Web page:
The road to recovery for events and exhibitions

114

Exactly two years after the declaration of a State of Disaster effectively brought the South African events and exhibitions industries to a standstill, and under the shadow of its extension; the SA Events Council’s Road to Recovery Webinar sparked robust debate around the way forward for this devastated sector.

Mediated by Projeni Pather, Chair of the Association of African Exhibition Organisers, representatives of the various event types came together to discuss the industry’s challenges and the path to recovery.

Panellists, Tes Proos (President the Society for Incentive Travel Excellence), Glenton De Kock (Chair of the Southern African Association for the Conference Industry), Justin Hawes (Treasurer of the Event Greening Forum), Justin Van Wyk (South African Live Performance Association), Ellen Oosthuizen, (Chair of the Professional Conference Organisers’ Alliance Network), Kevan Jones (Executive Director of the Southern African Communications Industries’ Association), Tiisetso Tau, (Managing Director of Synergy Business Events), Charles Wilson, (Chief Executive Officer at Gallagher Convention Centre) and Raylene Johnson (Chair of the SA Events Council), brought forward topics of concern and dealt with questions from the virtual attendees as they came in. Gavin Burgess of Technology Partners generously sponsored this important webinar.

As capacity restrictions start to relax, international travel resumes, and the fourth wave of the pandemic subsides in South Africa, events are opening up across the broader industry. While confidence is building due to the uptick in bookings, it is not quite as simple as picking up where we left off! The long-term effects of the pandemic and its subsequent devastation will take years to repair, and the industry will never be quite the same again.

Despite the fundamental differences across the various venues, services, live events, conference and exhibition organisers, incentive travel and destination management companies attending the webinar, common threads emerged across the different discussions.

Capacity Restrictions

It is still not economically viable to run at even 50% capacity for some types of events. When audience capacities include support staff like catering, security, front-of-house and performers, it becomes impossible to generate sufficient turnover to pay all involved with adequate profit to stay afloat. However, we are slowly gaining ground and the latest regulations are another step forward.

Health and Safety Protocols

Although clear-cut protocols exist for events, they are interpreted differently between municipalities, and their application varies between organisations and events, making touring or multi-city events very difficult. Implementing protocols that are subsequently disregarded or inadequately enforced on show day, is simply a waste of effort and budget. It is equally counter-intuitive to put audiences and staff at risk by circumventing measures meant to keep them safe.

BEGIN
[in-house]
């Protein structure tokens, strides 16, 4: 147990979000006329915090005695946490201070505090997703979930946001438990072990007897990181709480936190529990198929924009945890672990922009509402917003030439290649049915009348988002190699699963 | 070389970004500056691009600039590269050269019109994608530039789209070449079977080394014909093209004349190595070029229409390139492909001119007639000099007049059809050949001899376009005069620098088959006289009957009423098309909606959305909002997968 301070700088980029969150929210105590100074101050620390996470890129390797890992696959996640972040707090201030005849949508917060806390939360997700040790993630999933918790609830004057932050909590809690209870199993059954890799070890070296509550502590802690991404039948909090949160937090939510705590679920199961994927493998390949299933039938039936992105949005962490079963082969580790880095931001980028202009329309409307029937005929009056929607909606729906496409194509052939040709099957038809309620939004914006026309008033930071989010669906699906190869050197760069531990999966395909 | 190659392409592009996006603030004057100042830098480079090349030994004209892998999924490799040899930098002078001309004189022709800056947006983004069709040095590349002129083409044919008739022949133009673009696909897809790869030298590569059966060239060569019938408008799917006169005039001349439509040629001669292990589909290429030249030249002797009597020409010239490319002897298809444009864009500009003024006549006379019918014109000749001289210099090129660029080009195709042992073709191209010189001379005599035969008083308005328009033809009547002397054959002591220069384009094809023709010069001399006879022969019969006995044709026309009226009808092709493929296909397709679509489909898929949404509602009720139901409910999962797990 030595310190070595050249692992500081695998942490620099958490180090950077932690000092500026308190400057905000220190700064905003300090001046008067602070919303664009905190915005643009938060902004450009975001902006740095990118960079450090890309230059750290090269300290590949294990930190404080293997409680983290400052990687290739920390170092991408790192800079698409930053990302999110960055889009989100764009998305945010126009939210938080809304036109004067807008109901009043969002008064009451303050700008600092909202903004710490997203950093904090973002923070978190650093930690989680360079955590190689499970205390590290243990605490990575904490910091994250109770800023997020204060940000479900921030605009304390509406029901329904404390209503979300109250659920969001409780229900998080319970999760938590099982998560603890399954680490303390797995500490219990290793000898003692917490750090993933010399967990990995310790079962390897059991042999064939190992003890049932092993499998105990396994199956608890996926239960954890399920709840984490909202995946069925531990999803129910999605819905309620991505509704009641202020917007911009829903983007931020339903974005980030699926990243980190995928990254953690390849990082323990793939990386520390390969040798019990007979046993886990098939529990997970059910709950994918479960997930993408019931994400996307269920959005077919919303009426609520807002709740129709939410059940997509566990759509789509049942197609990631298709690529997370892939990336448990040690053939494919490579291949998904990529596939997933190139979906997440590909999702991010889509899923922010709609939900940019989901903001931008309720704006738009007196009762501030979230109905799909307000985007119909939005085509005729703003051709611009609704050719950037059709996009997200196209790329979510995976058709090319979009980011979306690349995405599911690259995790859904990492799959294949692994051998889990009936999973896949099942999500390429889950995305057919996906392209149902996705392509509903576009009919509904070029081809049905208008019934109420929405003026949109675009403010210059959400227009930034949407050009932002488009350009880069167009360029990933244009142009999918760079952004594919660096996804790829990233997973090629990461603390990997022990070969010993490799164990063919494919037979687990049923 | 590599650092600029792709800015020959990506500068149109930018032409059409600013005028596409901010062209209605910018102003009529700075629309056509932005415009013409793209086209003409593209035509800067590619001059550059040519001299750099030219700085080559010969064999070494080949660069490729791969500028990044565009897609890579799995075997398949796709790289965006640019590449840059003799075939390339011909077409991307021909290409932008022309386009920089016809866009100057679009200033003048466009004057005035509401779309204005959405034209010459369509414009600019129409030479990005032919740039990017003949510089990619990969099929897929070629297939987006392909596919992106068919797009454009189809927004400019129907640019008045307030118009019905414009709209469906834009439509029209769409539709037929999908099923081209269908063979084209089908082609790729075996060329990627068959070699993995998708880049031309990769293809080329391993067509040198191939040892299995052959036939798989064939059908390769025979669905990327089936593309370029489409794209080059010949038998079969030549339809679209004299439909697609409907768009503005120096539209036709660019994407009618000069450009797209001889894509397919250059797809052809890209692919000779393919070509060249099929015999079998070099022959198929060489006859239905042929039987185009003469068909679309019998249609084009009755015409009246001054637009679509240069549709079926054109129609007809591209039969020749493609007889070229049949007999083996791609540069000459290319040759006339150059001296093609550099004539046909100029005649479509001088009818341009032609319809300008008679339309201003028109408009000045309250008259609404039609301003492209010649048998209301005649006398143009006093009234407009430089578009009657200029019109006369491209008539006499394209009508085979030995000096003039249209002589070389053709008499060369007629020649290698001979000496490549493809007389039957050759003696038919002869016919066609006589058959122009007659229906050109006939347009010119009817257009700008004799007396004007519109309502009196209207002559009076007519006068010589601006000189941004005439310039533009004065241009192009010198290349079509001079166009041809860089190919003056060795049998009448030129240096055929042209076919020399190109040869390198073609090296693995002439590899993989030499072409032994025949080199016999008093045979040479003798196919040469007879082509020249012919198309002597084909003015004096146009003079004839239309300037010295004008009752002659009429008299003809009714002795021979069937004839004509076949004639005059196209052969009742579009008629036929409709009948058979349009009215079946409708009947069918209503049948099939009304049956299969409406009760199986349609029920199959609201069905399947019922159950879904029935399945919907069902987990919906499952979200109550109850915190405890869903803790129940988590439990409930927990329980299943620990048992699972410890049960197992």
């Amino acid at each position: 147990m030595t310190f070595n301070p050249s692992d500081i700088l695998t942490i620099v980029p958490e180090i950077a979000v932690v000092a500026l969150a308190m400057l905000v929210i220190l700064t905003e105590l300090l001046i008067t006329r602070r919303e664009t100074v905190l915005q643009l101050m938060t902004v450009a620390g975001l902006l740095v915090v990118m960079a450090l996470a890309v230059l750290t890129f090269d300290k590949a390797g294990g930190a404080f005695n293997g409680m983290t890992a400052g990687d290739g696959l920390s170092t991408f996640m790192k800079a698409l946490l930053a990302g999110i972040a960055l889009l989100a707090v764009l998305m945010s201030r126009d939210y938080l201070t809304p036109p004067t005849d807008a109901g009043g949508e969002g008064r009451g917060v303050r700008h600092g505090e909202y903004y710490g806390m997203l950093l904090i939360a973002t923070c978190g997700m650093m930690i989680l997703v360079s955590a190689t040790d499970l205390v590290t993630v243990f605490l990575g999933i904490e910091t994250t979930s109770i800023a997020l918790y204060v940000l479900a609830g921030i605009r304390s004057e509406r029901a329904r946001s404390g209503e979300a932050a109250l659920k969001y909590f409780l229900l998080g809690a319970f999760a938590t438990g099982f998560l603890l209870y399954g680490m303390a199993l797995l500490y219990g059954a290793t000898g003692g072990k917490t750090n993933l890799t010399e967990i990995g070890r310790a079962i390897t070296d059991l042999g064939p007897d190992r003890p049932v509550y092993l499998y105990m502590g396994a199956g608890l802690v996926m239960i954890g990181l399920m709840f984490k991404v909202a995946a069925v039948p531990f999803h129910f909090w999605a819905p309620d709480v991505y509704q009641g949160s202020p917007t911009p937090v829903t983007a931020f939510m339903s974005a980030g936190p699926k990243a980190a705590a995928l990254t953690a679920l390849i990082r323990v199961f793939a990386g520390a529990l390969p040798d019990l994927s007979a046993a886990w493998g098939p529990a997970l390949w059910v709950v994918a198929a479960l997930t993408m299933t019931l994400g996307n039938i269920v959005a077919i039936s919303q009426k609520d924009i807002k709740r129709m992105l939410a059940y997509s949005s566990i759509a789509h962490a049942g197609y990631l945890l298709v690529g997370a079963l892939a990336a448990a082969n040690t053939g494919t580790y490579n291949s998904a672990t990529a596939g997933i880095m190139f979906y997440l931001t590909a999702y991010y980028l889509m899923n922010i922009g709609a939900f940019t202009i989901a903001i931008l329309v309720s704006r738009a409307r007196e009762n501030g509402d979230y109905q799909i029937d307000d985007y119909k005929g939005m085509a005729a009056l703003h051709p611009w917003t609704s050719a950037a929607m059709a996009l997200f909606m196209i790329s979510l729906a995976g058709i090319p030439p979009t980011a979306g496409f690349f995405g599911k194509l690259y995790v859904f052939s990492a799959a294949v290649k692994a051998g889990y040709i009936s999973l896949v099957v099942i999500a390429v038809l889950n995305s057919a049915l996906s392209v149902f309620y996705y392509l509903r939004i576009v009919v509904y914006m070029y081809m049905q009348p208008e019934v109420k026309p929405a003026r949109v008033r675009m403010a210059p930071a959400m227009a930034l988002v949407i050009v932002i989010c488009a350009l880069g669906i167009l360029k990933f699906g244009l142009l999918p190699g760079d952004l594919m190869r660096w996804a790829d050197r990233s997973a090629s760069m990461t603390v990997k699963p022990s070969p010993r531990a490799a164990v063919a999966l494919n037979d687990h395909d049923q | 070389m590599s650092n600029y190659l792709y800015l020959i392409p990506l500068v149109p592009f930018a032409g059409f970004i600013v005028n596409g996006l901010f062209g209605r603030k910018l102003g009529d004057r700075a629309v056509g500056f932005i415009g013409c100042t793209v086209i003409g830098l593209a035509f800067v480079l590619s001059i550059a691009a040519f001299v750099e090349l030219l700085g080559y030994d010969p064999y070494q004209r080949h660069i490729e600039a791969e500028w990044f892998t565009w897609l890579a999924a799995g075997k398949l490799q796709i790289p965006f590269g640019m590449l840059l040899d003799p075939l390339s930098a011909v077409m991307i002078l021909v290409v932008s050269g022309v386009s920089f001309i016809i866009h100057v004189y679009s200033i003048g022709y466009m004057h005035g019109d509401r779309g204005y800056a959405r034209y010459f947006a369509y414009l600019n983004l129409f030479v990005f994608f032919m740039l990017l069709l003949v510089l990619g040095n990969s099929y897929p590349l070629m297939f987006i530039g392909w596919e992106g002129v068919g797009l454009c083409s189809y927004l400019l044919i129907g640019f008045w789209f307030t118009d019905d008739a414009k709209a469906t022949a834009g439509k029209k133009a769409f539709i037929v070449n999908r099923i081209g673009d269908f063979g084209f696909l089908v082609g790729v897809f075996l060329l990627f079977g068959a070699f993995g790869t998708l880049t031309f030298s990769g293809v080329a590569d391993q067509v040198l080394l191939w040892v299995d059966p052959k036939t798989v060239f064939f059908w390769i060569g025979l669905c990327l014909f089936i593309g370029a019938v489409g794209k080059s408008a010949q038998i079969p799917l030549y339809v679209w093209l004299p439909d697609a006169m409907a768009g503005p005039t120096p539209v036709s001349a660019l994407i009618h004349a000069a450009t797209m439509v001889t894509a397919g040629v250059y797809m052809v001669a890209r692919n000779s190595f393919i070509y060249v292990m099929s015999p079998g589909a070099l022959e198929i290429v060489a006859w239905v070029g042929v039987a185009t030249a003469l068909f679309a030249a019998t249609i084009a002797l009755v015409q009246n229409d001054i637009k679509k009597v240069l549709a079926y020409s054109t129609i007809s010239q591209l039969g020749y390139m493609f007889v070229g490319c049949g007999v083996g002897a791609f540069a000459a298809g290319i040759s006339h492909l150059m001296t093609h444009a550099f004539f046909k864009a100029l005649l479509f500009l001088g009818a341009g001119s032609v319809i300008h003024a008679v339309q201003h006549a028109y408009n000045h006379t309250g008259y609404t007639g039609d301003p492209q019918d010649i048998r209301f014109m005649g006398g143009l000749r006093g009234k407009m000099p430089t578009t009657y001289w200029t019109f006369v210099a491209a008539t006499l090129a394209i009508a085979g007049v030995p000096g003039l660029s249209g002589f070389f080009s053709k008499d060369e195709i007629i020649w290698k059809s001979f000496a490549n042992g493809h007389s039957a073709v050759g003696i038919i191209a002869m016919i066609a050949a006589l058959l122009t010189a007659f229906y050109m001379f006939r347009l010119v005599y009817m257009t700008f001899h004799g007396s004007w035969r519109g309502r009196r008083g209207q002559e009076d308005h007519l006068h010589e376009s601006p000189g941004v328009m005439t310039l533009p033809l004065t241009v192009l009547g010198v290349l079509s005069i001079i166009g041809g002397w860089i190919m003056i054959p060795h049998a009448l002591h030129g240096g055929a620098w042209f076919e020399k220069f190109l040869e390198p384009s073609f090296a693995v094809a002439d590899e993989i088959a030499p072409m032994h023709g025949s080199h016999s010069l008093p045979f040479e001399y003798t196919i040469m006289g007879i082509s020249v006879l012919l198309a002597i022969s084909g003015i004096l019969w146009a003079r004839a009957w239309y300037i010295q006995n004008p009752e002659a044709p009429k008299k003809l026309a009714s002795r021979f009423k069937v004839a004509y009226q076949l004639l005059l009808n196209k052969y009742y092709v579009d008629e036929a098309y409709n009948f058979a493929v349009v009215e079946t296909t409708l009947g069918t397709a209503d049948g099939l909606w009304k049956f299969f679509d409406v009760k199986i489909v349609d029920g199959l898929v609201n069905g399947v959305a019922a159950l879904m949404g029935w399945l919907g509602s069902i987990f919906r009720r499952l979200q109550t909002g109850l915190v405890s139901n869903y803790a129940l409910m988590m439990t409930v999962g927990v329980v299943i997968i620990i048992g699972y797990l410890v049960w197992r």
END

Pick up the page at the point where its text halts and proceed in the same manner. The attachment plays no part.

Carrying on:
Skills Gaps and Staffing

Wide-spread furloughs and company closures resulted in many events–sector professionals and semi-skilled staff moving to the Middle East or elsewhere, to work. Of those who remain, some are eager to get back to work, while others are reluctant to relinquish the new careers they have forged. The resultant skills gaps across our industry will take months of training to resolve and even then, will not be anywhere close to the skills levels at which we previously operated.

For those further up the supply chain, the loss of trusted suppliers has set back their ability to plan and provide events of the same calibre as before.

Infrastructure

We have had to sacrifice valuable infrastructure both individually and as an industry (the sale of the Ticketpro Dome). The events sector is classified as high-risk, so it isn’t easy to obtain loans to rebuy assets or refinance premises. How do we recapitalise the industry?

Lead times

The ongoing uncertainty around whether events can go ahead, at what capacities, and under which regulations, has resulted in rapidly contracting lead-times. When clients hold off on confirmation until the last minute, for fear of cancellation, the knock-on effect puts enormous pressure on the organisers, venues and suppliers who are left to fulfil the brief with minimal planning and less build time.